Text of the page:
The Design Studio known as Rebar kicked-off what became a revolutionary idea when they started "Parking Day". Their idea was to pay the meter for street parking spaces, and occupy the parking spaces with recreational areas instead of cars. Their idea took off and what became known as "parklets" spread quickly across San Francisco and cities across the globe.
Many cities have formalized processes for the registration of parklets. Business owners often sponsor parklets occupying parking spaces in front of their business in order to provide additional seating for patrons and attract customers. Parklets are considered privately-owned, publicly occupied spaces. The private-ownership of these spaces provides a great deal of opportunity for a variety of design approaches that can represent neighborhood character, specialize to provide customized amenities, or work to promote local business.
AC Transit in California has begun to experiment with using this approach to enhance not just curbspace, but bus stops. Local businesses have partnered with AC transit to sponsor a "bus parklet", which offers public seating to cafe and shop patrons, while also providing a comfortable and attractive waiting place for the bus. Bus parklets differ from generic parklets in that they have an open side to the street to allow for bus boarding, and that they must conform to certain design standards.
Bus parklets can provide an opportunity to create character at a pedestrian scale by allowing a variety of design expressions throughout the city which can represent its heart and soul, help develop a civic identity through shared spaces, and promote the use of these spaces and the public transportation networks that they are a part of.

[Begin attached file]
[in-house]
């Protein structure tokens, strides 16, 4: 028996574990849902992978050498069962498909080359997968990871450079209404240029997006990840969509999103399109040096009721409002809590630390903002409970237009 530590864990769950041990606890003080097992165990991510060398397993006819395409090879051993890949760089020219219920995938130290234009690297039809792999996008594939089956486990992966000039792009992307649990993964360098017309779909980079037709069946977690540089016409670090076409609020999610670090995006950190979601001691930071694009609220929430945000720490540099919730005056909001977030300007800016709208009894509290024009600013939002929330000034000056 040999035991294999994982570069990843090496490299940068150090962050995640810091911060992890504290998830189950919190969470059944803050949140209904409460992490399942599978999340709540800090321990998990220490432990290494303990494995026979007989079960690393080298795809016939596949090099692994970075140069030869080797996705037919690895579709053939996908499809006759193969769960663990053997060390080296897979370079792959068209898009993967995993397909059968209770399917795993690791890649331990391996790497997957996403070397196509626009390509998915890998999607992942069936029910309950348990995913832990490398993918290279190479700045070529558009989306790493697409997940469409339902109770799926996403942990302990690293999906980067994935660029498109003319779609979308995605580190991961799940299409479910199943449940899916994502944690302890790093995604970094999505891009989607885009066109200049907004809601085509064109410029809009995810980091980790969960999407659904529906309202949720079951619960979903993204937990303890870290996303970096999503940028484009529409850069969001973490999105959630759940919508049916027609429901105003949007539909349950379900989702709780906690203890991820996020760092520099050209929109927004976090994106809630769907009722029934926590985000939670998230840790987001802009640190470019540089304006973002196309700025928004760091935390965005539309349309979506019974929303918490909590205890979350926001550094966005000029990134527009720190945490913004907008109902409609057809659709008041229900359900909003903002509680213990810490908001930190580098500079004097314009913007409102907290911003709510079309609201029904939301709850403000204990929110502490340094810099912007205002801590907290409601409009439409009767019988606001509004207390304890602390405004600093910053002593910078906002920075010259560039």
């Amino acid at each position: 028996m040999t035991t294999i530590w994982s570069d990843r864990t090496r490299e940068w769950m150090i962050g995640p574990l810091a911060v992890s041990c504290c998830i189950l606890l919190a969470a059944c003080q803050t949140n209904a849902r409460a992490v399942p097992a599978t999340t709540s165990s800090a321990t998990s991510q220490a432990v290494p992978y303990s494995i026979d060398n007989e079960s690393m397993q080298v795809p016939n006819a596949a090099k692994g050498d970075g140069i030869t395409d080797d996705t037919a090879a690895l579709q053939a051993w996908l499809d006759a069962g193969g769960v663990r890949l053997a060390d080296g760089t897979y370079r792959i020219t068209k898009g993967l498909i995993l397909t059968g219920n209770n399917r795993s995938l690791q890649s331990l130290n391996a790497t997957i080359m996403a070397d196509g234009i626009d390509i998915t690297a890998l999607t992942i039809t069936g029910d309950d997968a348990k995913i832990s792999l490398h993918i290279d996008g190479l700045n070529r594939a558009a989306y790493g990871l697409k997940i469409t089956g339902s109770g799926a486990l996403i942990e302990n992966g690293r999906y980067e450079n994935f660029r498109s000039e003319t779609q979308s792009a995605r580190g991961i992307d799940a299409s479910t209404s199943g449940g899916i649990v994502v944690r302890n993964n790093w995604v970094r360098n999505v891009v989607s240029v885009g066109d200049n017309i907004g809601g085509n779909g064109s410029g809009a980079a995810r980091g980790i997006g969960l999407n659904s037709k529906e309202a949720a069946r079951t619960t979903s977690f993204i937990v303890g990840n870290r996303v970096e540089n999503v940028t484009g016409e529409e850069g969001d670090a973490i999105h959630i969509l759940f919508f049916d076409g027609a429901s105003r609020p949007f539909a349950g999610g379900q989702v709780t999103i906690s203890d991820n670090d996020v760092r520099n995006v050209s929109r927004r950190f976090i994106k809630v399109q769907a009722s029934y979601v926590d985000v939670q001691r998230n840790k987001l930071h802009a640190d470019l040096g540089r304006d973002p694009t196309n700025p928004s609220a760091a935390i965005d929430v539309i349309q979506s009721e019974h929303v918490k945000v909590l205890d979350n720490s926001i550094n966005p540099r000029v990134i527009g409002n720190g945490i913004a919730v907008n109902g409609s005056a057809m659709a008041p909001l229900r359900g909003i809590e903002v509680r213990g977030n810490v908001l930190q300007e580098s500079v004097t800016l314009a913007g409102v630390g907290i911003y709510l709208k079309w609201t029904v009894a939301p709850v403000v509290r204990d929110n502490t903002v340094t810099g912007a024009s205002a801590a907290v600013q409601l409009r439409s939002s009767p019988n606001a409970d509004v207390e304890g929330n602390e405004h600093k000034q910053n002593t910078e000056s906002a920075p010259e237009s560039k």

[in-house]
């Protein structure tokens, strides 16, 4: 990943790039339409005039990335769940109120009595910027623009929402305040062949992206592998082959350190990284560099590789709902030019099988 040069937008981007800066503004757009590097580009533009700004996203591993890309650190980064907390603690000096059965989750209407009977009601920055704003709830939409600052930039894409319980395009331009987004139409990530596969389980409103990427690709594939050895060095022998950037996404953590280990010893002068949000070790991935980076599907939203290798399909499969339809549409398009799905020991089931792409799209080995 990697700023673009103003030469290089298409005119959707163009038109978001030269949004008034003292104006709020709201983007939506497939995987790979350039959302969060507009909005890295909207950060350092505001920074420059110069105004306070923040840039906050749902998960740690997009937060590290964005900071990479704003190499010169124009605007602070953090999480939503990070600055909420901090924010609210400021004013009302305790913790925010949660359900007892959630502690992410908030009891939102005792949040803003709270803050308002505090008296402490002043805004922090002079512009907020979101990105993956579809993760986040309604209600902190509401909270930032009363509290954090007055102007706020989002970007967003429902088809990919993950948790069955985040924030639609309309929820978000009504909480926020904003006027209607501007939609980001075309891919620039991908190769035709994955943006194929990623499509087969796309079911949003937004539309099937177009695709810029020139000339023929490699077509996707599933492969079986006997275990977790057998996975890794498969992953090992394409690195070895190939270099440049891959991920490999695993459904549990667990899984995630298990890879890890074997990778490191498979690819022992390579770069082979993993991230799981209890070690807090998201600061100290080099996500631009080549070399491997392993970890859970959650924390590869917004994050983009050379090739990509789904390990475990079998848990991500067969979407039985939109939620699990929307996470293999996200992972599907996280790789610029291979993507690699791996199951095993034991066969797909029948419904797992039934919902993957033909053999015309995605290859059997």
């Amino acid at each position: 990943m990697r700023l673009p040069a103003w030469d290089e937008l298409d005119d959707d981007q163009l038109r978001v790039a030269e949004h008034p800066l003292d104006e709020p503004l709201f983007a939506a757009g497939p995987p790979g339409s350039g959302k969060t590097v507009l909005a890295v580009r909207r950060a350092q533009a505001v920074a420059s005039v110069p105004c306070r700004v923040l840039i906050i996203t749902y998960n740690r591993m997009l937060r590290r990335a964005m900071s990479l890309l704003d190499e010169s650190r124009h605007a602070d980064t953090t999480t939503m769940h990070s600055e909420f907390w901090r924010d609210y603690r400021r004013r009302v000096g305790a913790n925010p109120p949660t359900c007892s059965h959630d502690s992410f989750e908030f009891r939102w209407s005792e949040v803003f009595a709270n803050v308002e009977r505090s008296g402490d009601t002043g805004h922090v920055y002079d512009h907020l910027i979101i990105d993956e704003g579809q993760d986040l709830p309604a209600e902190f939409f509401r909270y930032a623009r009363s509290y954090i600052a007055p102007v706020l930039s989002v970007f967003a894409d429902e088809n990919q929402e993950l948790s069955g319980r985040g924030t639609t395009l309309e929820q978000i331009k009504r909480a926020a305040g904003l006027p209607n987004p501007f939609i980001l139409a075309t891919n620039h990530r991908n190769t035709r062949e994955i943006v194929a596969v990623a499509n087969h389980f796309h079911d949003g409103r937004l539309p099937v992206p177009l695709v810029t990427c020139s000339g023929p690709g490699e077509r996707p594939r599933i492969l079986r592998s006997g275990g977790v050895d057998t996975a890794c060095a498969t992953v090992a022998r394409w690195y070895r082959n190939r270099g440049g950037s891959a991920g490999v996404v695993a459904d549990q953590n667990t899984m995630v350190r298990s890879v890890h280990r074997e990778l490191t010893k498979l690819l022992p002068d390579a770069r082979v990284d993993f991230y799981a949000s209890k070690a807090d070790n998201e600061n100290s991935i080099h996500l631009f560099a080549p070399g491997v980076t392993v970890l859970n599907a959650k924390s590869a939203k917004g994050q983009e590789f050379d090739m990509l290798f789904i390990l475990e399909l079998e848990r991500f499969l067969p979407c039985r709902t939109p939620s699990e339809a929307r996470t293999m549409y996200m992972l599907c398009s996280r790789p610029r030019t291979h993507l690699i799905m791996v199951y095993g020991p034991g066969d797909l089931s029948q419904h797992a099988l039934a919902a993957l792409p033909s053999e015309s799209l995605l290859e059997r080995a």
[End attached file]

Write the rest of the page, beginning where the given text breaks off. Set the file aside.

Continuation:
In addition to providing opportunities for civic expression, bus parklets can be proving grounds for a variety of amenities, from the simplest to the wildest. Some examples of potential concepts:
- A bus parklet outside of a cafe that provides seating with a vine-covered roof that shades patrons from bright sunlight. The sponsoring cafe would benefit from expanding their service capacity. The construction of such a parklet might be an iron frame supporting a plywood floor, with a wooden slat roof offering less than 50% coverage. Railings might provide separation between a seating area and the street, while another area might be open to the street and include a street-facing bench backed by planters.
- A market in front of a bus stop might want a permit to use sidewalk space for displaying produce or other goods. A bus parket can expand the amount of usable space for that market, so that crates of fresh fruit can be placed on the sidewalk without obstructing the sidewalk or bus stop. The sponsoring market may decide on a design for the parklet which meshes well with the displays and offers the best use of space for both users of public space and its own interests. Some long bench seating can be placed in the parklet which offers space for people to wait with grocery bags. Perhaps the market owners have been looking for a way to encourage patrons to buy their ready-to-eat or quick-order foods, but have never had the space to offer seating. Such a parklet can offer surfaces for people to use as tables and sit with their coffees, burritos, sandwhiches, and the like.
- Perhaps a bus parklet site is on a stretch of road that includes no relief from the sun in summertime, and it incorporates water misters. In turn, perhaps a bus parklet in the winter incorporates some heating or offers enclosed space away from the cold.